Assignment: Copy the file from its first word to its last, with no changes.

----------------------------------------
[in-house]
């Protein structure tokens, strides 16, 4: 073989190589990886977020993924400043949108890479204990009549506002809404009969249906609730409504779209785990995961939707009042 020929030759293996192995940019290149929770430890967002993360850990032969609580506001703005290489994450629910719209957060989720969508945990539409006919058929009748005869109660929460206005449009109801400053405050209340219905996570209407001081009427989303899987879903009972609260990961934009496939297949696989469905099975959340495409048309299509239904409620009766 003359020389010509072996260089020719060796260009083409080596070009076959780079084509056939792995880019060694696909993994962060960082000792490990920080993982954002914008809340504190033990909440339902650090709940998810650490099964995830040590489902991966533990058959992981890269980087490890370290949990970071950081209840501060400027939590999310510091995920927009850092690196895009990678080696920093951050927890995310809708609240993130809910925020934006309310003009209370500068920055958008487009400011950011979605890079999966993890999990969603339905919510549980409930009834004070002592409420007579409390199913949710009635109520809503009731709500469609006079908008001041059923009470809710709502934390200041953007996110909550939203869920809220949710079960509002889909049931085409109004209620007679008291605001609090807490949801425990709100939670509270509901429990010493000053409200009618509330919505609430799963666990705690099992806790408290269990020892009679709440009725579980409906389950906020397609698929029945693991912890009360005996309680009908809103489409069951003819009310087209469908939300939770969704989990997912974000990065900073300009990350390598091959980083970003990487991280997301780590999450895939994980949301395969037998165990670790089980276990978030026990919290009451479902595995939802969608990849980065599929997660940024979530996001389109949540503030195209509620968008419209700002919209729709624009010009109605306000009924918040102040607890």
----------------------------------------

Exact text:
[in-house]
């Protein structure tokens, strides 16, 4: 073989190589990886977020993924400043949108890479204990009549506002809404009969249906609730409504779209785990995961939707009042 020929030759293996192995940019290149929770430890967002993360850990032969609580506001703005290489994450629910719209957060989720969508945990539409006919058929009748005869109660929460206005449009109801400053405050209340219905996570209407001081009427989303899987879903009972609260990961934009496939297949696989469905099975959340495409048309299509239904409620009766 003359020389010509072996260089020719060796260009083409080596070009076959780079084509056939792995880019060694696909993994962060960082000792490990920080993982954002914008809340504190033990909440339902650090709940998810650490099964995830040590489902991966533990058959992981890269980087490890370290949990970071950081209840501060400027939590999310510091995920927009850092690196895009990678080696920093951050927890995310809708609240993130809910925020934006309310003009209370500068920055958008487009400011950011979605890079999966993890999990969603339905919510549980409930009834004070002592409420007579409390199913949710009635109520809503009731709500469609006079908008001041059923009470809710709502934390200041953007996110909550939203869920809220949710079960509002889909049931085409109004209620007679008291605001609090807490949801425990709100939670509270509901429990010493000053409200009618509330919505609430799963666990705690099992806790408290269990020892009679709440009725579980409906389950906020397609698929029945693991912890009360005996309680009908809103489409069951003819009310087209469908939300939770969704989990997912974000990065900073300009990350390598091959980083970003990487991280997301780590999450895939994980949301395969037998165990670790089980276990978030026990919290009451479902595995939802969608990849980065599929997660940024979530996001389109949540503030195209509620968008419209700002919209729709624009010009109605306000009924918040102040607890």